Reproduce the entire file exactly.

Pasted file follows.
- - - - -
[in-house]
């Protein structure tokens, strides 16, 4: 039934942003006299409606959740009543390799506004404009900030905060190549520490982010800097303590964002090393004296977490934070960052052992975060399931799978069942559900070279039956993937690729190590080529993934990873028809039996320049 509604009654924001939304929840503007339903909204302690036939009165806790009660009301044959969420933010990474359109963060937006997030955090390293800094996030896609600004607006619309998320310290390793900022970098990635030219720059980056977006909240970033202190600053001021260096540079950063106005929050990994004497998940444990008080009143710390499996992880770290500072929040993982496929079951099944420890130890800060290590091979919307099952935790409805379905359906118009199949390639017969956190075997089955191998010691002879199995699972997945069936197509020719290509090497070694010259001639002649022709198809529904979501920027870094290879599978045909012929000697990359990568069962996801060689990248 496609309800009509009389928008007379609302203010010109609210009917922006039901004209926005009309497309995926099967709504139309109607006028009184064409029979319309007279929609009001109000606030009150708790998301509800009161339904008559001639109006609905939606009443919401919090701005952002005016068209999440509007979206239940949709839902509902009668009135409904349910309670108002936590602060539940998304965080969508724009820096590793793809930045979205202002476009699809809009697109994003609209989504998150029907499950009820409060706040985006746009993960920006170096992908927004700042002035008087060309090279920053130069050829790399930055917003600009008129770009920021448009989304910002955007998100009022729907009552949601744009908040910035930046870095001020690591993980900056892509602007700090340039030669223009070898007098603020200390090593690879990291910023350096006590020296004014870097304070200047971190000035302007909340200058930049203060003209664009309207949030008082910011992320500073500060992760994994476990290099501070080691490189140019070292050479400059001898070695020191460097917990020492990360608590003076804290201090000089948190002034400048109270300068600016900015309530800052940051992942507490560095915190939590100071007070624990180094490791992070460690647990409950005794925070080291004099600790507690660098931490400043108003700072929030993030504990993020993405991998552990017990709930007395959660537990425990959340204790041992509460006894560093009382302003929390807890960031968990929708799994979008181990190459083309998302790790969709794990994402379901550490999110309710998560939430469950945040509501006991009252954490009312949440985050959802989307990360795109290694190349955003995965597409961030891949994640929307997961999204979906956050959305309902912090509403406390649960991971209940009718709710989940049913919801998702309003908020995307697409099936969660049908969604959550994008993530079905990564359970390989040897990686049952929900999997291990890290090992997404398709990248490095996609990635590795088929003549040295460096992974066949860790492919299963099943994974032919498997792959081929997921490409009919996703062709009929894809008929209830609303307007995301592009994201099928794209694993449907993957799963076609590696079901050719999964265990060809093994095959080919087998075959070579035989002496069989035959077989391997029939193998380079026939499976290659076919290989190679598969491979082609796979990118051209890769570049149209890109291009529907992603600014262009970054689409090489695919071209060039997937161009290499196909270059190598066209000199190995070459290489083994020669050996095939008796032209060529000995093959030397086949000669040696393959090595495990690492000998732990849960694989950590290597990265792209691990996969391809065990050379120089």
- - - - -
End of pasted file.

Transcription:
[in-house]
């Protein structure tokens, strides 16, 4: 039934942003006299409606959740009543390799506004404009900030905060190549520490982010800097303590964002090393004296977490934070960052052992975060399931799978069942559900070279039956993937690729190590080529993934990873028809039996320049 509604009654924001939304929840503007339903909204302690036939009165806790009660009301044959969420933010990474359109963060937006997030955090390293800094996030896609600004607006619309998320310290390793900022970098990635030219720059980056977006909240970033202190600053001021260096540079950063106005929050990994004497998940444990008080009143710390499996992880770290500072929040993982496929079951099944420890130890800060290590091979919307099952935790409805379905359906118009199949390639017969956190075997089955191998010691002879199995699972997945069936197509020719290509090497070694010259001639002649022709198809529904979501920027870094290879599978045909012929000697990359990568069962996801060689990248 496609309800009509009389928008007379609302203010010109609210009917922006039901004209926005009309497309995926099967709504139309109607006028009184064409029979319309007279929609009001109000606030009150708790998301509800009161339904008559001639109006609905939606009443919401919090701005952002005016068209999440509007979206239940949709839902509902009668009135409904349910309670108002936590602060539940998304965080969508724009820096590793793809930045979205202002476009699809809009697109994003609209989504998150029907499950009820409060706040985006746009993960920006170096992908927004700042002035008087060309090279920053130069050829790399930055917003600009008129770009920021448009989304910002955007998100009022729907009552949601744009908040910035930046870095001020690591993980900056892509602007700090340039030669223009070898007098603020200390090593690879990291910023350096006590020296004014870097304070200047971190000035302007909340200058930049203060003209664009309207949030008082910011992320500073500060992760994994476990290099501070080691490189140019070292050479400059001898070695020191460097917990020492990360608590003076804290201090000089948190002034400048109270300068600016900015309530800052940051992942507490560095915190939590100071007070624990180094490791992070460690647990409950005794925070080291004099600790507690660098931490400043108003700072929030993030504990993020993405991998552990017990709930007395959660537990425990959340204790041992509460006894560093009382302003929390807890960031968990929708799994979008181990190459083309998302790790969709794990994402379901550490999110309710998560939430469950945040509501006991009252954490009312949440985050959802989307990360795109290694190349955003995965597409961030891949994640929307997961999204979906956050959305309902912090509403406390649960991971209940009718709710989940049913919801998702309003908020995307697409099936969660049908969604959550994008993530079905990564359970390989040897990686049952929900999997291990890290090992997404398709990248490095996609990635590795088929003549040295460096992974066949860790492919299963099943994974032919498997792959081929997921490409009919996703062709009929894809008929209830609303307007995301592009994201099928794209694993449907993957799963076609590696079901050719999964265990060809093994095959080919087998075959070579035989002496069989035959077989391997029939193998380079026939499976290659076919290989190679598969491979082609796979990118051209890769570049149209890109291009529907992603600014262009970054689409090489695919071209060039997937161009290499196909270059190598066209000199190995070459290489083994020669050996095939008796032209060529000995093959030397086949000669040696393959090595495990690492000998732990849960694989950590290597990265792209691990996969391809065990050379120089």